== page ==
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Condo terminology for those who dream of buying a condo
Condos are sprouting up in a neighbourhood near you and might offer better value than a house in your area. A condo could be a good choice for a first-time buyer or a retired person.
Terminology differs in different regions of the country
Is it called a condo or something else? It all depends on where you live. Most provinces talk about “condominiums,” “condos” or “units,” but the legal term in British Columbia is “strata,” and the legal term in Quebec is “co-ownership” (in French, copropriété). It’s all about location, location, location! Don’t worry, though, “condominium,” “condo” or “unit” can still be used unofficially in both BC and Quebec. Condos are under provincial jurisdiction and, in Quebec, they’re governed by the Civil Code of Québec (CCQ).
The members of the condo association or syndicate include all the co-owners or copropriétaires (in Quebec), or condo owners (in the rest of Canada, or ROC), who vote for a board of directors to make decisions on behalf of all the owners and tenants (lessees or locataires in Quebec). A general meeting of the co-owners (assemblée générale des copropriétaires) must be held to vote on decisions under the CCQ.
Here is some more technical information for the province of Quebec
A co-ownership is called “divided” when the right of co-ownership is divided into fractions, each comprising a private portion and a share of the common portions: “Those portions of the buildings and land that are owned by all the co-owners and serve for their common use are called the common portions” (article 1043 CCQ).
The declaration of co-ownership (déclaration de copropriété) consists of the act constituting the co-ownership (acte constitutif de copropriété), the by-laws (règlement) and a description of the fractions. Upon the publication (registration, in the ROC) of the declaration of co-ownership, the co-owners as a body constitute a legal person, which is called a syndicate.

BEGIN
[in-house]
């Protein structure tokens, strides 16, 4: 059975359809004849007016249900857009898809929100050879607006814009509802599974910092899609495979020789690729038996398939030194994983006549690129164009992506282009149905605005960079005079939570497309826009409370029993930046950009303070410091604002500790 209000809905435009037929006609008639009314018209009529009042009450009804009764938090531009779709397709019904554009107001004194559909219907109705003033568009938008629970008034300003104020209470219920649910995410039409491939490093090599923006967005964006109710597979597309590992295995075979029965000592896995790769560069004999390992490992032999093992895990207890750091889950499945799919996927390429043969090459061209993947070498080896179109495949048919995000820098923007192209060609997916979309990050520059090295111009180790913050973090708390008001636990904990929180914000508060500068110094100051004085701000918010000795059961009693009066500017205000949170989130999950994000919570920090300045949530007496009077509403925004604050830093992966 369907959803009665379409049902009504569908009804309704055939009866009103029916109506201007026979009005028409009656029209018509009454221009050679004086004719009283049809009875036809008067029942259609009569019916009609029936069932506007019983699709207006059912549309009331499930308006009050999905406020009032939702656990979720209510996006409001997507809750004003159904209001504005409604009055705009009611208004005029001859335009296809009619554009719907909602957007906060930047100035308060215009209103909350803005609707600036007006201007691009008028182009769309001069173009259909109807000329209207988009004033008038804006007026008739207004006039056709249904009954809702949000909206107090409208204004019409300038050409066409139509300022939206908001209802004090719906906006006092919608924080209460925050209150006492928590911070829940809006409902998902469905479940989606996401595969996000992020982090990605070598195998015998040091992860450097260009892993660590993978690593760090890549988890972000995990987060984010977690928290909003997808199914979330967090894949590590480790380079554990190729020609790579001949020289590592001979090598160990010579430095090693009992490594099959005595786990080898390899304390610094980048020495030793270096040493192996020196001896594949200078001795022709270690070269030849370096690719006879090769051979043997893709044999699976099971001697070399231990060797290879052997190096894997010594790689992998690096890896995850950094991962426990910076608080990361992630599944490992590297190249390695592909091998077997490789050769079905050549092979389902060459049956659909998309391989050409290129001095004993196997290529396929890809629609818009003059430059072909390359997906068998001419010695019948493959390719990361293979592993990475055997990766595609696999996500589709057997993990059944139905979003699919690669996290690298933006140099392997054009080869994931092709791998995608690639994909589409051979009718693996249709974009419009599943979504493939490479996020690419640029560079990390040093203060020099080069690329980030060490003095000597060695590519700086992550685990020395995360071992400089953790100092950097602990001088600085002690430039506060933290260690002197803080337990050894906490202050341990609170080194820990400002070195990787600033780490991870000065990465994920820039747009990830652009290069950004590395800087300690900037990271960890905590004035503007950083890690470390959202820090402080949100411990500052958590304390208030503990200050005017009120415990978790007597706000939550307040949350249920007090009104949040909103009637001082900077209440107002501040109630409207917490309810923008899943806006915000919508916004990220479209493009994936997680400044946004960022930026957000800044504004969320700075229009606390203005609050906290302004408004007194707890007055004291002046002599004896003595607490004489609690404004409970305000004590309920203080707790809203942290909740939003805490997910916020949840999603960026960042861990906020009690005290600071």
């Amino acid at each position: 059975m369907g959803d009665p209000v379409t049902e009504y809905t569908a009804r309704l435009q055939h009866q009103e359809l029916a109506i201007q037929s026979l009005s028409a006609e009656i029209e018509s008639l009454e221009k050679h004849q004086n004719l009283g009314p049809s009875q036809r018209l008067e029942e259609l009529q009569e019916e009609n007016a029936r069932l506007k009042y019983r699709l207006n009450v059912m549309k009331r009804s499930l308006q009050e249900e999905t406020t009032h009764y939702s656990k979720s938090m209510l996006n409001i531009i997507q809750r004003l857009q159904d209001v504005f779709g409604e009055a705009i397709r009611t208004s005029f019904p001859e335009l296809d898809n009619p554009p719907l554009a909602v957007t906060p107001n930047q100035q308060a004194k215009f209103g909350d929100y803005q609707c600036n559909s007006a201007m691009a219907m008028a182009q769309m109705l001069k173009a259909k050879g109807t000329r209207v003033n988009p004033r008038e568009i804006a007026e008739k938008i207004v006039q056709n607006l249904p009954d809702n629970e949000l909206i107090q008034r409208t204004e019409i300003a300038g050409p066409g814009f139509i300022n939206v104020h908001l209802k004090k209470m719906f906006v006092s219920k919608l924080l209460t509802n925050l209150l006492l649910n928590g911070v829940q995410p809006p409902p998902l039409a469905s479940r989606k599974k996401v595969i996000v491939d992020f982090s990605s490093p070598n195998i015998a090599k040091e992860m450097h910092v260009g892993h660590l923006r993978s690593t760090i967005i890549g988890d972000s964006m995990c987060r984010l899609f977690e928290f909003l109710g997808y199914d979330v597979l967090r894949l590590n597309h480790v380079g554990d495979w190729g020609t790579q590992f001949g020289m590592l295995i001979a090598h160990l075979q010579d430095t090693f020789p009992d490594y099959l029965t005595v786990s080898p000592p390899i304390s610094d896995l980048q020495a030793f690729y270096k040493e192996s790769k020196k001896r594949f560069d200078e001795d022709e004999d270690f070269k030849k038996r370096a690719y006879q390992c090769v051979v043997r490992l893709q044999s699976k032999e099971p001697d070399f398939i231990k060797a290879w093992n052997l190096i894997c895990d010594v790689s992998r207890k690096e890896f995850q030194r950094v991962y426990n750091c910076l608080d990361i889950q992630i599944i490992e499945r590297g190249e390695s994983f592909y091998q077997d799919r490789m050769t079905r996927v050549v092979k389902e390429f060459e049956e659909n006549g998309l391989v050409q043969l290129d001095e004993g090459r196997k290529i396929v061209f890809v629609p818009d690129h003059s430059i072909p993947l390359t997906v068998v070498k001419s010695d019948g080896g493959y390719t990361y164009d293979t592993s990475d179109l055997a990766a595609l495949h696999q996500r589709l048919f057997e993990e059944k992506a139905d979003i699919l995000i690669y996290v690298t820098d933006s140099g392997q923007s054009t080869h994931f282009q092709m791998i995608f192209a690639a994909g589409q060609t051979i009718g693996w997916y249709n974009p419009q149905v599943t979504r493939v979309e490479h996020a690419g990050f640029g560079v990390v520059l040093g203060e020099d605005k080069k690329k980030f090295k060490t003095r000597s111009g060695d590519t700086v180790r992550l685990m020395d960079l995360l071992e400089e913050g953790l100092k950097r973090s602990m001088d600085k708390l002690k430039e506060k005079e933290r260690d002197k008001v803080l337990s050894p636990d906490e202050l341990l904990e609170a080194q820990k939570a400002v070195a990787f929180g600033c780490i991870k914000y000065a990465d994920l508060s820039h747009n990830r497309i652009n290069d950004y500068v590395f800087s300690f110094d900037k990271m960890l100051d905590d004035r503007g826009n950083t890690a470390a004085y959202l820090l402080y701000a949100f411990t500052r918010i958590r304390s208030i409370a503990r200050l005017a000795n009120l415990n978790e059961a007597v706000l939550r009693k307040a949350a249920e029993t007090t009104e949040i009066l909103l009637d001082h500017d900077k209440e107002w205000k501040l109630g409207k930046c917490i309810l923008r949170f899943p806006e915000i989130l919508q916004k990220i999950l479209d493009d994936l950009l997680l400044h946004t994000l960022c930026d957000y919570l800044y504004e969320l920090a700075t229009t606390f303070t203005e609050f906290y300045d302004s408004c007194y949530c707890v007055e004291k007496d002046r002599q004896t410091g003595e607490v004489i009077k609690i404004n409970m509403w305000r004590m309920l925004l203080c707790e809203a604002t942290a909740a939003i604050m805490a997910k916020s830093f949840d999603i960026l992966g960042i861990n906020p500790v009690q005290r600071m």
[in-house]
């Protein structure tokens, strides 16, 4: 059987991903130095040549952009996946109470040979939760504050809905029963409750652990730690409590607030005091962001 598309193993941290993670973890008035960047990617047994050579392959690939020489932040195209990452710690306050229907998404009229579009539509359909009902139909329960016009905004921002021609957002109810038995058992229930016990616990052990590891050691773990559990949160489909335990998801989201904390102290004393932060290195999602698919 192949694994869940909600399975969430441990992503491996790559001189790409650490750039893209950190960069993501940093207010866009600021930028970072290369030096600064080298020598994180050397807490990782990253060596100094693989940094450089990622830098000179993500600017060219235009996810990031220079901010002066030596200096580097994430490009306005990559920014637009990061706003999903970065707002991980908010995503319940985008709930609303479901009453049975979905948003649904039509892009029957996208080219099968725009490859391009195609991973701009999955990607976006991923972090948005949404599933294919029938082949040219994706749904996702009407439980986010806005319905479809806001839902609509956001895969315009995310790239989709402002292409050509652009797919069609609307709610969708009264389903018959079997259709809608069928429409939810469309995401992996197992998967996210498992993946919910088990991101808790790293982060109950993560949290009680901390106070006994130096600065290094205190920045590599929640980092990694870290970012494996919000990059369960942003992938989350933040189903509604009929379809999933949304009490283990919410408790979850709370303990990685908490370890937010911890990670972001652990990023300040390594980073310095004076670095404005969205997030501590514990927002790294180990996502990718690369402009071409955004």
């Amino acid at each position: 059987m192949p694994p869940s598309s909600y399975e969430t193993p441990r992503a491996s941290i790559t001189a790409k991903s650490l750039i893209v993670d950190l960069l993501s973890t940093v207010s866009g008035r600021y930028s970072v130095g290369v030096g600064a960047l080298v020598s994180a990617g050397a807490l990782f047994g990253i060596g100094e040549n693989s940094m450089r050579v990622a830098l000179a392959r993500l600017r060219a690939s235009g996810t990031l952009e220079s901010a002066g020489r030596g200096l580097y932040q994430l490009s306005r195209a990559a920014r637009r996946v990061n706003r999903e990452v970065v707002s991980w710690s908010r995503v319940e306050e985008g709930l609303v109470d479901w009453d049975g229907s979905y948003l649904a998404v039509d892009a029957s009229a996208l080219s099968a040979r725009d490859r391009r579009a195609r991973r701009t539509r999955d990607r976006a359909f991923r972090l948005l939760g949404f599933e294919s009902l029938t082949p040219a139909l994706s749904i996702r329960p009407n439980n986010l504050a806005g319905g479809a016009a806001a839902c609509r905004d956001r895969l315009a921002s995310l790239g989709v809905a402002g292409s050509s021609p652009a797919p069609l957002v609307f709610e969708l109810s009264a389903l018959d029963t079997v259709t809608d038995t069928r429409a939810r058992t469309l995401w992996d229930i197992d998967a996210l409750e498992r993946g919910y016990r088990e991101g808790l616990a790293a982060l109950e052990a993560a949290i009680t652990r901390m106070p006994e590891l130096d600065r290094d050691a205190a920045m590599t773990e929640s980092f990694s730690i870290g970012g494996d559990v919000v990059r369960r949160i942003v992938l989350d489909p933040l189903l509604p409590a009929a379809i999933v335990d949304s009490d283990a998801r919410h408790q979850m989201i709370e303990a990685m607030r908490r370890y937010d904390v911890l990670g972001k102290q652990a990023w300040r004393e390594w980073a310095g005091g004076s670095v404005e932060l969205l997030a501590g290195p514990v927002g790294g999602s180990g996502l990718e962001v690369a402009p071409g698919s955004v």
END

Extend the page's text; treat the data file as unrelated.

As mentioned above, a co-ownership comprises common portions (parties communes) and private portions (parties privatives). You may also see the expressions “common or private area,” “common or private element” or “common or private property” used. However, don’t take for granted that these terms mean the same thing legally as “common portion” and “private portion,” which are the terms used in the Civil Code of Québec. These other terms may be used unofficially, though.
What’s yours is mine, but what’s mine isn’t yours
In Quebec, when you buy a condo, it’s a fraction of a divided co-ownership property, which means that you’re adopting a community living lifestyle. As you know, co-owners, or their lessees in some cases (co-owners can rent their units if permitted to do so under the co-ownership’s by-laws), have certain rights to use the common portions, while individual owners have right of access to their private portions. Common portions may be located inside and outside the building and can include the parking lot, entrance or lobby, hallways, stairs, basement garage, gym, pool and gardens, among other things.
For more information, please read the Language Portal blog post “Condo dreaming in Quebec” and the article “Condorama: Reflections on the World of Condo Advertising,” published by OTTIAQ’s Circuit magazine.
A list of terms discussed in this post
- By-laws (règlement)
- Common element or common area (ROC); common portion (QC; in French, partie commune)
- Condo or condominium, condo unit or unit; strata (BC); co-ownership (QC; in French, copropriété)
- Condominium (condo) association, owners’ association; syndicate (QC; in French, syndicat)
- Constituting act of co-ownership (acte constitutif de copropriété)
- Condo owners (ROC); co-owners (QC; in French, copropriétaires)
- Declaration of co-ownership (déclaration de copropriété)
- General meeting of the co-owners (assemblée générale des copropriétaires)
- Private area; private portion (QC; in French, partie privative)
- Tenants; lessees (QC; in French, locataires)
The opinions expressed in posts and comments published on the Our Languages blog are solely those of the authors and commenters and do not necessarily reflect the views of the Language Portal of Canada.
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